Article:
Monthly Archives: December 2005

Linux hard drive performance statistics

Seems like I manage to forget that hdparm exists for getting stats on disks in Linux. In any event, device and cache read timings are quite useful from time to time.

For example, this is from a celeron web server with an in-use 40gb ide:
hdparm -tT /dev/hda
Timing buffer-cache reads: 128 MB in 0.35 seconds =365.71 MB/sec
Timing buffered disk reads: 64 MB in 1.17 seconds = 54.70 MB/sec

This is from a dual proc Xeon web server with two 80gb IDE, this test is on the drive that’s not in use, though the in-use drive was similar (2080MB on buffer-cache instead:
hdparm -tT /dev/hdd
Timing buffer-cache reads: 2100 MB in 2.00 seconds = 1050.00 MB/sec
Timing buffered disk reads: 174 MB in 3.00 seconds = 58.00 MB/sec

This is not so good. It’s a drive that I thought I was maybe having problems with sitting in a PIII fileserver:
hdparm -tT /dev/hdc
Timing buffer-cache reads: 788 MB in 2.00 seconds = 394.00 MB/sec
Timing buffered disk reads: 16 MB in 3.24 seconds = 4.94 MB/sec

The operating system drive in this box is SCSI and here are its results:
Timing buffer-cache reads: 784 MB in 2.00 seconds = 392.00 MB/sec
Timing buffered disk reads: 90 MB in 3.03 seconds = 29.70 MB/sec

Still looking for writers

I’m still actively looking for writers for LinuxWorld Magazine. If you’d like to write for LWM, please contact me (steve.suehring (at) linuxworld (dot) com). The editorial calendar, roughly speaking and subject to change, is as follows for 2005:

Jan – Best of the Best (best products, best practices, and so on over
the past year)
Feb – Systems Administration/Management
Mar – Transitioning to Linux
Apr – The Wonderful World of LAMP
May – Security and Identity Management
Jun – Linux in Government and Non-Profits
Jul – Open Source: It Ain’t Just Linux
Aug – Linux in the Enterprise
Sep – Desktop and Gaming
Oct – Clustering
Nov – Mobile Linux
Dec – Linux in Telecom

More fun with dates


my @monthnames = qw/Jan Feb Mar Apr May Jun Jul Aug Sep Oct Nov Dec/;
my @weekdays = qw/Sunday Monday Tuesday Wednesday Thursday Friday Saturday/;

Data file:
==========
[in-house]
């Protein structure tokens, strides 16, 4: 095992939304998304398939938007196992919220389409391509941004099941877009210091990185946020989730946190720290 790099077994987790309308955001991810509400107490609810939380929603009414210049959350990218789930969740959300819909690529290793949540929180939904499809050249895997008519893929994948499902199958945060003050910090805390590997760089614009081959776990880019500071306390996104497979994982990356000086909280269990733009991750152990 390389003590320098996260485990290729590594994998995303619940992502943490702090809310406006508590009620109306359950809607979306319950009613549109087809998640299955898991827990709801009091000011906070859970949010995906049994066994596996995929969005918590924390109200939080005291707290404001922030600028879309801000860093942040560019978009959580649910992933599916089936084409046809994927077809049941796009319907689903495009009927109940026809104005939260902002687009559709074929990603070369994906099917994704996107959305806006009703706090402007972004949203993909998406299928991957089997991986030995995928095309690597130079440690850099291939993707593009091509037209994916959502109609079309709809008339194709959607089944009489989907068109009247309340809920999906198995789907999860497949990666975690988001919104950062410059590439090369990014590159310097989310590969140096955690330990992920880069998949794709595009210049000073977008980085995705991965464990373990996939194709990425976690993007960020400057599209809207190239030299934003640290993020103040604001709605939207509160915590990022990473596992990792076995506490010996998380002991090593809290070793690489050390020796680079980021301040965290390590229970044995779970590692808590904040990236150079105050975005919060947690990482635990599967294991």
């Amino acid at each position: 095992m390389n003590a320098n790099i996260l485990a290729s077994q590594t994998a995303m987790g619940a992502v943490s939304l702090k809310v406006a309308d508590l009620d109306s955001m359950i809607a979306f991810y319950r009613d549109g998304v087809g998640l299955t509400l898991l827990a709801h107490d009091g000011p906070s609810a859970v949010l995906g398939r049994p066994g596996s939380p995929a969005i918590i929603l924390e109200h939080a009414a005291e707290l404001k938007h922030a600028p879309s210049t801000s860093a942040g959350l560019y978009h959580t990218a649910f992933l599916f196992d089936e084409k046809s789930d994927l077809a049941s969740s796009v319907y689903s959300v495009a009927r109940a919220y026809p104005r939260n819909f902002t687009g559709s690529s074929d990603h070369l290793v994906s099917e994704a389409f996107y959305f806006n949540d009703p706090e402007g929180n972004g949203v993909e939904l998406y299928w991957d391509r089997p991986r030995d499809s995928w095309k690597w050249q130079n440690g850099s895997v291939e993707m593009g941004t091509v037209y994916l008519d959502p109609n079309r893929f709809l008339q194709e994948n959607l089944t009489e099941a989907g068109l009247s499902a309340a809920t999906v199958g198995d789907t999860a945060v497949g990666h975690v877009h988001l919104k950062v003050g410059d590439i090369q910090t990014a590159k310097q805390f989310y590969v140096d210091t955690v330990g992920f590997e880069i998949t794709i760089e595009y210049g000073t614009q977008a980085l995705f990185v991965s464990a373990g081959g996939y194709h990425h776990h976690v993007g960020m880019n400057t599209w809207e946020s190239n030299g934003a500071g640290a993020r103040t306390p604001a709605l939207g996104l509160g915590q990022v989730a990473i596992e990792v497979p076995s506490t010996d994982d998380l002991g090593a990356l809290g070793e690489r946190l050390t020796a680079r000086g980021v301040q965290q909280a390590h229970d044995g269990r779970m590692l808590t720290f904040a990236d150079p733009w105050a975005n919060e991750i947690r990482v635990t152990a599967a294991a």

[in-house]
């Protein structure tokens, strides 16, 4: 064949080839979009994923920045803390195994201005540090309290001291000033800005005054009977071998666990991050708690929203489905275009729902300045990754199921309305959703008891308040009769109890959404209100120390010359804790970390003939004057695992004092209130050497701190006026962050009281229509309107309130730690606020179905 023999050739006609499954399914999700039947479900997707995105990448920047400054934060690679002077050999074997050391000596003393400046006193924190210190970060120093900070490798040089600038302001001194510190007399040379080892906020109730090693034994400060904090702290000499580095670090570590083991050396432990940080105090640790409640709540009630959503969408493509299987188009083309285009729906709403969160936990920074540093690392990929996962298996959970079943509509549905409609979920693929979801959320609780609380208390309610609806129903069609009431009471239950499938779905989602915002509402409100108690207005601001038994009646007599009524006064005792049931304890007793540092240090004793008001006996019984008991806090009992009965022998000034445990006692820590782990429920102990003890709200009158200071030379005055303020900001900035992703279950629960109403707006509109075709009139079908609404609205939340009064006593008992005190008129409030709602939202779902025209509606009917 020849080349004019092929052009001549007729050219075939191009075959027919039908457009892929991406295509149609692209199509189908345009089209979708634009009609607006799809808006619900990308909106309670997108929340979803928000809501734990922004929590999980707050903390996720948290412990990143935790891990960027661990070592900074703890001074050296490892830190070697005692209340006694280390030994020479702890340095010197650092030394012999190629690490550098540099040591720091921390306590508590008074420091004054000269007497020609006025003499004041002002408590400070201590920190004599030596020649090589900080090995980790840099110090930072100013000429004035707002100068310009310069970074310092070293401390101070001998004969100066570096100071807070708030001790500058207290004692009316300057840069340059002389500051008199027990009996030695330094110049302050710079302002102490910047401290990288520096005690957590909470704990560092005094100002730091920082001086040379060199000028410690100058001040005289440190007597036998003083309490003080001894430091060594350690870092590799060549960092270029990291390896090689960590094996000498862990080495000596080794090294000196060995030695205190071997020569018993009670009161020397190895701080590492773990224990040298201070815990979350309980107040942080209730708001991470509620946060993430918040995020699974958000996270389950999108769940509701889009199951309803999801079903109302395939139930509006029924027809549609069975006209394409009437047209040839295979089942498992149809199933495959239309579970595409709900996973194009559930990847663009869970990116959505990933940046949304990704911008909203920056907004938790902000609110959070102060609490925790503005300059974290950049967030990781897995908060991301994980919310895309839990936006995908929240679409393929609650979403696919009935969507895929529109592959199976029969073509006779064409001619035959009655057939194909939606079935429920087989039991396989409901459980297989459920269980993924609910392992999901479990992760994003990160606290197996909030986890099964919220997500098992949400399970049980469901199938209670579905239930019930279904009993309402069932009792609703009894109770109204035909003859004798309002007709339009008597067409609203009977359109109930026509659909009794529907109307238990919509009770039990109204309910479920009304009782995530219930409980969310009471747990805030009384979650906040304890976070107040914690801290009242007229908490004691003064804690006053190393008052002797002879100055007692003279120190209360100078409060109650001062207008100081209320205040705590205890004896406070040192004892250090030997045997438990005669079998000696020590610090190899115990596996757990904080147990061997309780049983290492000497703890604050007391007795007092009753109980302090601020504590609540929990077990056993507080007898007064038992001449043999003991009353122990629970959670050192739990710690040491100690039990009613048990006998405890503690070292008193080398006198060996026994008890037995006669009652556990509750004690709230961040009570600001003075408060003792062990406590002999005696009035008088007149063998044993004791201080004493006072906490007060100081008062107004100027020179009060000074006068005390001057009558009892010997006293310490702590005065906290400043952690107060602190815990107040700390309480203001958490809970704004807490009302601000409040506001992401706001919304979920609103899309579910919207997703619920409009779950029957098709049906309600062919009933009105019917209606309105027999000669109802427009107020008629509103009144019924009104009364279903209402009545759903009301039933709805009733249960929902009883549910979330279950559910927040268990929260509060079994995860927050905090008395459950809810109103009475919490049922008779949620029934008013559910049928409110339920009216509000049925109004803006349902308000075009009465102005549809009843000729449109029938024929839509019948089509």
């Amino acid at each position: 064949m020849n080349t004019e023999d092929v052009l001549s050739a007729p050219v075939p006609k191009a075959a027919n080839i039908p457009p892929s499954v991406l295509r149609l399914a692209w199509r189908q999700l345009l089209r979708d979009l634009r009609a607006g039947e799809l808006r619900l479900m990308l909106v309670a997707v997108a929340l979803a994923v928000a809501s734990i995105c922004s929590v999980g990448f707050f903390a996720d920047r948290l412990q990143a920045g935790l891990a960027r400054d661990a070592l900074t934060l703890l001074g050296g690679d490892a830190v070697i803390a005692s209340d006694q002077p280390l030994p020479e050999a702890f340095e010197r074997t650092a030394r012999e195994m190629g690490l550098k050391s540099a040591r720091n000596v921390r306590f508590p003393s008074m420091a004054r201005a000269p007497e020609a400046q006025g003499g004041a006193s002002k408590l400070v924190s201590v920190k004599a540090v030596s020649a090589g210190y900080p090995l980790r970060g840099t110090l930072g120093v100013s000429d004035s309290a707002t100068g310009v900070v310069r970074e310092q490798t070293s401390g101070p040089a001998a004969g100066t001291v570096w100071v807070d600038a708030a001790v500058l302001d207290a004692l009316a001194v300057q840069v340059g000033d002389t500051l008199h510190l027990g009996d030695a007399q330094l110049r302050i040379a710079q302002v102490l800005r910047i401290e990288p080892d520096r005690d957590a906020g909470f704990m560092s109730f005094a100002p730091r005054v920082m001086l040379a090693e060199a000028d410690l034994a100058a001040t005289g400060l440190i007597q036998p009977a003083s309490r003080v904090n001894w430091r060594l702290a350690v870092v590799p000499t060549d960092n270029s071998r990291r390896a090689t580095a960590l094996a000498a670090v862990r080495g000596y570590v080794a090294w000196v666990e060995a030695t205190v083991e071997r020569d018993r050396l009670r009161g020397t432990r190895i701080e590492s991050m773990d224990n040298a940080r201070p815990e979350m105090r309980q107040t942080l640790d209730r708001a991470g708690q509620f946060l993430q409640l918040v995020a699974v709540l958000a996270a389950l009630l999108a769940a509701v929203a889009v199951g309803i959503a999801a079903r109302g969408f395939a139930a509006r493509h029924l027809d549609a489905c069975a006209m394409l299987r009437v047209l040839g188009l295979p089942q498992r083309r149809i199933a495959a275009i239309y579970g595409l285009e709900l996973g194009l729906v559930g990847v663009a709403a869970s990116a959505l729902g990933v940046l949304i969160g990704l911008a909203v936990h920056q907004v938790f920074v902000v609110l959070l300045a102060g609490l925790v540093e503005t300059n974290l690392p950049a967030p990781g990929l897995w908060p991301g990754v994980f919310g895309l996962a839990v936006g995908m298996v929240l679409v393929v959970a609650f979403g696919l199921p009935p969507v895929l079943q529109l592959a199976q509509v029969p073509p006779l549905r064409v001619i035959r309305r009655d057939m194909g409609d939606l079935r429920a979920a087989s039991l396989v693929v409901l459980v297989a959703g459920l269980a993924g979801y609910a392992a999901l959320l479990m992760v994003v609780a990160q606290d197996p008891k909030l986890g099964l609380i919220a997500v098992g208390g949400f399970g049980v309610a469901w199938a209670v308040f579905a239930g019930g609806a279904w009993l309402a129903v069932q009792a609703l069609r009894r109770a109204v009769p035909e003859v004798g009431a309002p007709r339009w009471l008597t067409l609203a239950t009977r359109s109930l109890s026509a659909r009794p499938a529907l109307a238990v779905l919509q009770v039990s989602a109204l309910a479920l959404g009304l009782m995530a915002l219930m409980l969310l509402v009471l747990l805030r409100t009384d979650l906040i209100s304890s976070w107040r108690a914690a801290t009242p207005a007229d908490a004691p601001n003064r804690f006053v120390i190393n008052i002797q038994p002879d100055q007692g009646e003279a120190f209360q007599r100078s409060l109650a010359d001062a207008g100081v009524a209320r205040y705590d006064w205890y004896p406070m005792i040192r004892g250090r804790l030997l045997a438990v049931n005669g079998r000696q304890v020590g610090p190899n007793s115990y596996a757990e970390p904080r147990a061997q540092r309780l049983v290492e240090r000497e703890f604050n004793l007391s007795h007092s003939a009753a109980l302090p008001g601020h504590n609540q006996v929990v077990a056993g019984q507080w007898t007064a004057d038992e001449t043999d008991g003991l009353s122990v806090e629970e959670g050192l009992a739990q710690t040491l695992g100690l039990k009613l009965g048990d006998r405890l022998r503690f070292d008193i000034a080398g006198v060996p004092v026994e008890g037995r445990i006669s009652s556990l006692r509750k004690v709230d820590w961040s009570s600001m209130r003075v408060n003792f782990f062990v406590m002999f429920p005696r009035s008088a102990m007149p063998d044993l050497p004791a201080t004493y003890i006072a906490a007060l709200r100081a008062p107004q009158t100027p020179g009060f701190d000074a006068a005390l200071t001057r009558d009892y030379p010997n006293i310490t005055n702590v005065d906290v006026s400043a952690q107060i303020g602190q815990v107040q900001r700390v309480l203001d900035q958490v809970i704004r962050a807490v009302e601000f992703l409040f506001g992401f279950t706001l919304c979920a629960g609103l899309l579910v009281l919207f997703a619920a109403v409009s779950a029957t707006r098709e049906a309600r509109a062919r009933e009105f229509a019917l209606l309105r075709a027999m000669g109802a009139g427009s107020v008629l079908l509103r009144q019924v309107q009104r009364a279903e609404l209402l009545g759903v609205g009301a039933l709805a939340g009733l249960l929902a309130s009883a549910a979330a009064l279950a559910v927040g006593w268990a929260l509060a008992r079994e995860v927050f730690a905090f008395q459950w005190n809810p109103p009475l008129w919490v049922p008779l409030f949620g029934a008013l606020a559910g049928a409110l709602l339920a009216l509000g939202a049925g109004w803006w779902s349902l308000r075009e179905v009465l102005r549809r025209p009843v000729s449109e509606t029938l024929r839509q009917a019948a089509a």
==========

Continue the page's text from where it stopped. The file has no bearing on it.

my $nextweek = time+604800;

my ($sec,$min,$hour,$mday,$mon,$year,$dayname,$dayofyear) = gmtime($nextweek);
$year += 1900;

print “Content-type: text/html\n”;
print “Set-Cookie: testcookie=testcookievalue;”;
printf (“expires=%s, %02d-%s-%d %02d:%02d:%02d GMT”,$weekdays[$dayname],$mday,$m
print “\n\n”;
print “You’ve received a cookie

printf (“%s, %02d-%s-%d %02d:%02d:%02d GMT”,$weekdays[$dayname],$mday,$monthnamess[$mon],$year,$hour,$min,$sec);


The editorial group of LinuxWorld Magazine (the print version) are still working on a proposal to enable us to exert some influence over the content on The editors of have gone to great, great lengths to separate the content between and other Sys-Con properties. It’s all just too bad, imo, because we did leverage some good content from their other magazines and web sites.

I went back and re-read my comments over the last few days. I found it funny that one day I posted something asking people to relax but then the next day sent a flame myself. It’s a little difficult for us editors to relax about this since many of us have been involved in LinuxWorld Magazine since the beginning. Seeing someone tear down all of our hard work with poorly-researched stories is not so much fun. For the record, the story that I’m referring to is the Compuware v. IBM case that was corrected on Groklaw. That, together with the recent story from Maureen O’Gara detailing IBM’s alleged inability to find some other code is enough proof of a pattern to me. There seems to be a disconnect between the true facts and what shows up in MOG’s reports. Don’t believe me, read the Compuware story linked above.